What Fox News, and specifically Beck, is doing in early 2009 is giving a voice -- a national platform -- to the same deranged, hard-core haters who hounded the new, young Democratic president in the early 1990s in the wake of Waco (i.e. the Clinton Chronicles crowd). What Fox News is doing today is embracing the same kind of hate rhetoric and doomsday conspiratorial talk that flourished during the '90s, and Fox News is now dumping all that rancid stuff into the mainstream. It's legitimizing accusatory hate speech in a way no other television outlet in America ever has before.
Today's unhinged, militia-flavored attacks from the right against Obama are clearly reminiscent of 1993 and 1994 and the kind of tribal reaction conservatives had to the Democratic White House. What's different this time around is that that it's being adopted and broadcast nationally by Fox News, as it proudly mainstreams and validates the fringe.
Back in the early 1990s, marginal critics, militiamen, and so-called "Patriots" had to rely on somewhat crude methods of communications to spread their conspiratorial distrust of government. They used grassroots fax networks, the very early days of online bulletin boards, and even passed around copies of The Turner Diaries. At the top of their media pyramid were right-wing talk-radio hosts as well as the writers on The Washington Times' and The Wall Street Journal's editorial pages, who eagerly disseminated the culture of partisan paranoia.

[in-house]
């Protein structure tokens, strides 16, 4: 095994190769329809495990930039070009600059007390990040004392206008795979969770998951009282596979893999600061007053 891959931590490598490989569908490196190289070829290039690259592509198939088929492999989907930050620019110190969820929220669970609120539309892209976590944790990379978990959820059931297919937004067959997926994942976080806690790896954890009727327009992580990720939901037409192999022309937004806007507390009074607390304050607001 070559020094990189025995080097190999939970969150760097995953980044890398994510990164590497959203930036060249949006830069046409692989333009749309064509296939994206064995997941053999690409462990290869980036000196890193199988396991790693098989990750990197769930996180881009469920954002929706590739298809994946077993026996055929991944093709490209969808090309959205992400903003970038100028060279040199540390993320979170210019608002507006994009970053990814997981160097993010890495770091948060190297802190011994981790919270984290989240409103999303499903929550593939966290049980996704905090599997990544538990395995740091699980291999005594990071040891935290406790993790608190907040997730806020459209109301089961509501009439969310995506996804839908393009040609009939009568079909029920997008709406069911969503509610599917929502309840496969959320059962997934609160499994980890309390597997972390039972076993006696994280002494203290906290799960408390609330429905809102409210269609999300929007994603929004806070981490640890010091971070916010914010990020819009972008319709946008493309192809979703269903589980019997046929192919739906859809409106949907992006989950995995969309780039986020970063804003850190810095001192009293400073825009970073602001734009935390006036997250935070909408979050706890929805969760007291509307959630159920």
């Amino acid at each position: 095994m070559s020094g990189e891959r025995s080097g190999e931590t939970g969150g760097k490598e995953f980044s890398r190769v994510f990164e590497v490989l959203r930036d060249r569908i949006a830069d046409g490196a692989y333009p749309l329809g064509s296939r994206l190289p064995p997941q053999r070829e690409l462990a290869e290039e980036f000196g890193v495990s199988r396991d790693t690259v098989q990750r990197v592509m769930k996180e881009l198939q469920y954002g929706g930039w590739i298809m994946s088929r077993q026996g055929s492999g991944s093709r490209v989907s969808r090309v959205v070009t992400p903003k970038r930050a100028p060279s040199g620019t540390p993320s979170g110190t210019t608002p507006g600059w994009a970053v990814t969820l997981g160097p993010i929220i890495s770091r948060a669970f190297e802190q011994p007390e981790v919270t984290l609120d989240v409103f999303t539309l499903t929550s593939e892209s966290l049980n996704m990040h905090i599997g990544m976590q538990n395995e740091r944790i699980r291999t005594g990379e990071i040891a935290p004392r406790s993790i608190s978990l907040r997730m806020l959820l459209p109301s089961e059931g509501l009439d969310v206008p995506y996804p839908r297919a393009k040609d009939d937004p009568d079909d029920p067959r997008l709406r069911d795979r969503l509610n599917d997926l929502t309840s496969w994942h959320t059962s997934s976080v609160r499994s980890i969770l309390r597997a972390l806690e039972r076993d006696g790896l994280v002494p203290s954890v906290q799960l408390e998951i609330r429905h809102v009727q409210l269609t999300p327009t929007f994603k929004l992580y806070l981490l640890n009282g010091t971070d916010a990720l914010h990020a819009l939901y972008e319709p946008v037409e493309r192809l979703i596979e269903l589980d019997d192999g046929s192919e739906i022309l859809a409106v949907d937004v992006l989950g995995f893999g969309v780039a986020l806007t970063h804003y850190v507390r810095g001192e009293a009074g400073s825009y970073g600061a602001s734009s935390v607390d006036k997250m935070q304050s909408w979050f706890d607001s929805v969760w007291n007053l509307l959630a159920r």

But in terms of television, the most influential mass medium in America, nowhere on the TV landscape in the early 1990s were rabid government haters able to hear their message of fear amplified on a nightly or weekly basis the way Obama haters are able to today via Fox News. Even Rush Limbaugh, who from 1992 to 1996 hosted a syndicated television show, didn't go there. Limbaugh's purely partisan television program avoided describing the new Democratic administration with the same doomsday language that's now casually thrown out about Obama: that he's a Marxist or a fascist, or that totalitarian rule remains a real and imminent threat. Even Limbaugh (or his producers) thought that kind of rhetoric was too much for American television.
Fast-forward two administrations, and that kind of talk has become Fox News' signature.